“Weeee – look at me! I’m mountain biking in Croatia!” was my first thought as I attempted to look calm on my first leg of the run, which by the way was totally downhill and terrifying. As I recall, my hands were literally frozen in place squeezing both brakes as hard as I could, but I was determined to try and enjoy the journey. Especially since I had already been told that at some point wine would be involved - yippee! And very quickly the journey got more interesting – or humiliating - when the only two young girls in our group, ages 10 and 13, went whizzing by me on this first trial run. So, remember in the above paragraph when I mentioned that everyone felt pressure to race? Well if I hadn’t considered it before, just seeing those two little darlings ahead of me gave me momentum to want to see them choke on my dust. Game on, sisters!
All kidding aside, almost everyone was courteous and looking out for one another during the entire ride. I say ‘almost everyone’ because I can’t be certain of anything that went on with Adriana and the other Tour-de-Croatia members in the lead positions, husband included. Ahem. I can only speak for those peddling away at my speed (or lack thereof), and we were all living in the moment, adrenaline pumping, laughing and smiling at being here in a country we’d barely ever heard of participating in a sport that back home we would never consider. Okay, maybe I was with the nerds in the back of the pack, but nerds can have fun, too, right?
Apparently, the carefree free flowing, no peddling ride-as-fast-as-you-dare-downhill part of the journey was coming to an end. Abruptly, as in this was the half-way point, and you know what happens when you reach the lowest valley in the journey, right? It’s uphill all the way back, baby. This is also where some members of the group started dropping like flies. Finally! And for me, the good news was that I wasn’t among the quitters. Yet. I chugged, and sometimes walked, and then huffed and puffed, one peak after another until my breaking point finally hit. I walked my bike to the side of the road and waited to flag down the ever present chase van and am happy to report that by the time it got to me there was no more room left on it! Better still, those two perky little girls had dropped off quite a ways back – go me! At least I beat the young guns, and yes, I had just a little shame and pride at feeling snug about that. Mostly pride, but definitely some guilt. I think.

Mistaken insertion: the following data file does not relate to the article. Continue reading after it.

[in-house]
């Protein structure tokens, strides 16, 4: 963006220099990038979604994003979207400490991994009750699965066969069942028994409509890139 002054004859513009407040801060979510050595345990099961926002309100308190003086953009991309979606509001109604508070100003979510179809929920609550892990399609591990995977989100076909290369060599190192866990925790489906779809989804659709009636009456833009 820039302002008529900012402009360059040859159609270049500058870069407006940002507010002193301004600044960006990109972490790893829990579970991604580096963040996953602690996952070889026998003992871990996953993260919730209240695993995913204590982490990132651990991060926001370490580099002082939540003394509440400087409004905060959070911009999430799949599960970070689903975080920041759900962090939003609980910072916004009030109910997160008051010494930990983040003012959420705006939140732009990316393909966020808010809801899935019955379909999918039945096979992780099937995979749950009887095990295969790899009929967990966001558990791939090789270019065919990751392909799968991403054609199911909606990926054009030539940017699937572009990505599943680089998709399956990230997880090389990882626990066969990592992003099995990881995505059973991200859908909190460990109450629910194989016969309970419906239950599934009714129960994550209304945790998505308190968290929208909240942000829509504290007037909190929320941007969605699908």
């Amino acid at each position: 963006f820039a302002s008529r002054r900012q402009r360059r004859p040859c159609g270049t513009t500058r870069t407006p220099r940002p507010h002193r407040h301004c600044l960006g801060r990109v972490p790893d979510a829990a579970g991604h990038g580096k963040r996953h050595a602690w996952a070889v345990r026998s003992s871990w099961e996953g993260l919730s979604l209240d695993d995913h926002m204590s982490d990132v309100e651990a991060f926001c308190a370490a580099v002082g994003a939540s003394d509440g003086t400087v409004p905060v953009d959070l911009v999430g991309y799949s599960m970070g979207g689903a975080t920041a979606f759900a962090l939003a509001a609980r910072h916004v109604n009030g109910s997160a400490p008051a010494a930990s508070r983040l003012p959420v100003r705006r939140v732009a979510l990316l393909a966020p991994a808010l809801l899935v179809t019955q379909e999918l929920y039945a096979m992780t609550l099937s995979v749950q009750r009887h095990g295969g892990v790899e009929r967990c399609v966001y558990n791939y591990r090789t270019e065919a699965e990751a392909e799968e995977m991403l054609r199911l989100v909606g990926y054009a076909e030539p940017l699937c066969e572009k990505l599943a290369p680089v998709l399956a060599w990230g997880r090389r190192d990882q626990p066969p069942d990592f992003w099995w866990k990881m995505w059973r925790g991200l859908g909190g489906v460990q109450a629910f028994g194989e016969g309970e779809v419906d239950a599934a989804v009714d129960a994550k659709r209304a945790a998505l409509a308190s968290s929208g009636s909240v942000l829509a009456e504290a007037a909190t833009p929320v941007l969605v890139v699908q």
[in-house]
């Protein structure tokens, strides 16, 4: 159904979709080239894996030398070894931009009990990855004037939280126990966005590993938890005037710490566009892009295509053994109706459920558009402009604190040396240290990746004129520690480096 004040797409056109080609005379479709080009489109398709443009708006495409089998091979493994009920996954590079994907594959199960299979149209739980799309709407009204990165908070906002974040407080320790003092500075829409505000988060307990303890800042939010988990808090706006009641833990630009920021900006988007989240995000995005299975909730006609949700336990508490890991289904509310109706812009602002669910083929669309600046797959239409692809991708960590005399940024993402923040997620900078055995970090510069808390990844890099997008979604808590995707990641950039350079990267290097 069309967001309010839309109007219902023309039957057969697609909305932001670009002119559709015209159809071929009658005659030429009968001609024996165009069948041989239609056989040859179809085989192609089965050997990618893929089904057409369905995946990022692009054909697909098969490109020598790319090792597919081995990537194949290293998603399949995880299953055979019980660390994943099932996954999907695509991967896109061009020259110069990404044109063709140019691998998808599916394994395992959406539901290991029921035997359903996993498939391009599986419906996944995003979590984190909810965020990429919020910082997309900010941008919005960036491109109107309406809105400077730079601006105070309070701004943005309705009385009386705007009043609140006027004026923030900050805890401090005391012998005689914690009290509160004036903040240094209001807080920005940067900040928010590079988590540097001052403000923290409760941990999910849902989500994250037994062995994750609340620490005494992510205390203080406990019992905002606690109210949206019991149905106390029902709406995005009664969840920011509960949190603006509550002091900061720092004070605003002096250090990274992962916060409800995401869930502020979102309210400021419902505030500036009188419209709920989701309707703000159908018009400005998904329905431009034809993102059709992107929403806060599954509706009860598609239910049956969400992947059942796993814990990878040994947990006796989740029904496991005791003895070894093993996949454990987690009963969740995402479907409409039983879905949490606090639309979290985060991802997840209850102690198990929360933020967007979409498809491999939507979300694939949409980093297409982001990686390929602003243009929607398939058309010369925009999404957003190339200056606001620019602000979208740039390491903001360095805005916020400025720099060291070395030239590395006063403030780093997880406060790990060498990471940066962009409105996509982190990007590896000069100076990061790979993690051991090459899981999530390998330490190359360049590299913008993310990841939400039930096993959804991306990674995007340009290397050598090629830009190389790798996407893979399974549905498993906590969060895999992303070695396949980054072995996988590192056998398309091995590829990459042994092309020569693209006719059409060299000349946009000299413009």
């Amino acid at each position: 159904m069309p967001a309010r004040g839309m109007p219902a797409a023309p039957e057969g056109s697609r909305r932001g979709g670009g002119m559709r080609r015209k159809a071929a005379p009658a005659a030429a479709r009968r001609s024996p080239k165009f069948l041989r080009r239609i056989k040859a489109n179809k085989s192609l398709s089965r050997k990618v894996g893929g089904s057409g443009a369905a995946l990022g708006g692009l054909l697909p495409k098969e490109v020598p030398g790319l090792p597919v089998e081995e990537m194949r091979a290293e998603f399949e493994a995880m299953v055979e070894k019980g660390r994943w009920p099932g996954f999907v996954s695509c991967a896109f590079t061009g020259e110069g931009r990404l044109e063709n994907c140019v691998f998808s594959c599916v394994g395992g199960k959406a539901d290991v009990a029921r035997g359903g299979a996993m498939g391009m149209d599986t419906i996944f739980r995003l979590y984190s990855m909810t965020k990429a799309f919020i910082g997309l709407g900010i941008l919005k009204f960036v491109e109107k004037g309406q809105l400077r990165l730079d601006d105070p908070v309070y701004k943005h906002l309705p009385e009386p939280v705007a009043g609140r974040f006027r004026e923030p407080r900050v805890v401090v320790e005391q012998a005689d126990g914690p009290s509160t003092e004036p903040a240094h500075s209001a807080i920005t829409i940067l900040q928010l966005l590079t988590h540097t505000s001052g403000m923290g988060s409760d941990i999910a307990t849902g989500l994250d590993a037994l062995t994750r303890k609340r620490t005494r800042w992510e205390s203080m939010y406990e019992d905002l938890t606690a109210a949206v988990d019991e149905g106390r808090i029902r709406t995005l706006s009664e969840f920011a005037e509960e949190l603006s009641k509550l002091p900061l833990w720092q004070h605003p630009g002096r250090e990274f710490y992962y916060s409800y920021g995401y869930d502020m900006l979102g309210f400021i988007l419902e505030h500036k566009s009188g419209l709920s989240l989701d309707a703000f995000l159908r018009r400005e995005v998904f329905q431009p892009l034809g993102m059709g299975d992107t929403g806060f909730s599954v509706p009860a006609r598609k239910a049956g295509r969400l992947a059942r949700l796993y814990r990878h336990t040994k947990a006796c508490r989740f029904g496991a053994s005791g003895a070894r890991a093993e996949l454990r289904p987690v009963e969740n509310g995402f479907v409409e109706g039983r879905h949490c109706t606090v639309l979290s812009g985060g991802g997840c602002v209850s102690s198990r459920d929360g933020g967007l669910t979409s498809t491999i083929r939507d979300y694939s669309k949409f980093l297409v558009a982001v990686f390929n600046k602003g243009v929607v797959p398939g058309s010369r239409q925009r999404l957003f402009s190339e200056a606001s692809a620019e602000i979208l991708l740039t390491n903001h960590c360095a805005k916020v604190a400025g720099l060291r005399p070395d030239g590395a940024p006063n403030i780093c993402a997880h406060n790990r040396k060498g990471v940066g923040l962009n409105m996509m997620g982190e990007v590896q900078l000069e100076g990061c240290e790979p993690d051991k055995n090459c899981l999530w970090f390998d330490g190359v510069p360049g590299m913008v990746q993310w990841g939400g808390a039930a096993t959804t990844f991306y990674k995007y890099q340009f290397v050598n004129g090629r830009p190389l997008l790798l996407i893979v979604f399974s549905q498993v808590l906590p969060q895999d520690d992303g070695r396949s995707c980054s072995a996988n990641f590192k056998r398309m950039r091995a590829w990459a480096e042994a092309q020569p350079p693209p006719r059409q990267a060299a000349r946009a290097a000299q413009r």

So, with no more room in the van, what happened next? I asked if they could just take my bike and I would walk the rest of the way and several of the bike guides pulled up beside me to encourage me to keep going.
And I’m thinking, huh? I left my land legs back at the olive press and now all I have is mush! The thrill is gone. I. Can’t. Ride. Anymore.
“Keep going! Be strong!”
And it was only then as I really huffed and puffed and panted and gasped as well as kept moving forward (mostly for fear that if I stopped I would surely fall over and tumble down a cliff) that I realized the end of the line was waiting for me right at the top of this very hill I was now challenging. That, and Adriana, husband, and all the others who had raced ahead even during this uphill climb portion but that were all cheering the rest of us on to the finish line. So that was it! I had accepted the challenge and stayed the course. I was sure that a yellow shirt was waiting for me on the podium at the end, but alas, it was simply another charming farmhouse plus the promised wine. Ah yes. First some much needed water, then the delightful group toast with the wine which had been pressed and aged right here in this very farmland on which we were now sweating and laughing and collectively patting ourselves on the back. Quite a day. Quite a memory.
And finally, yes, we still managed to dance that night! Both husband and I were back on the dance floor after another incredible gourmet meal followed by another outstanding floor show in the main theatre. Was it the wine? The fresh air? The energy we drew from that incredibly refreshing and exhausting day? Most likely a combination of all things combined, not to mention the decent nap we took immediately after return on board the ship!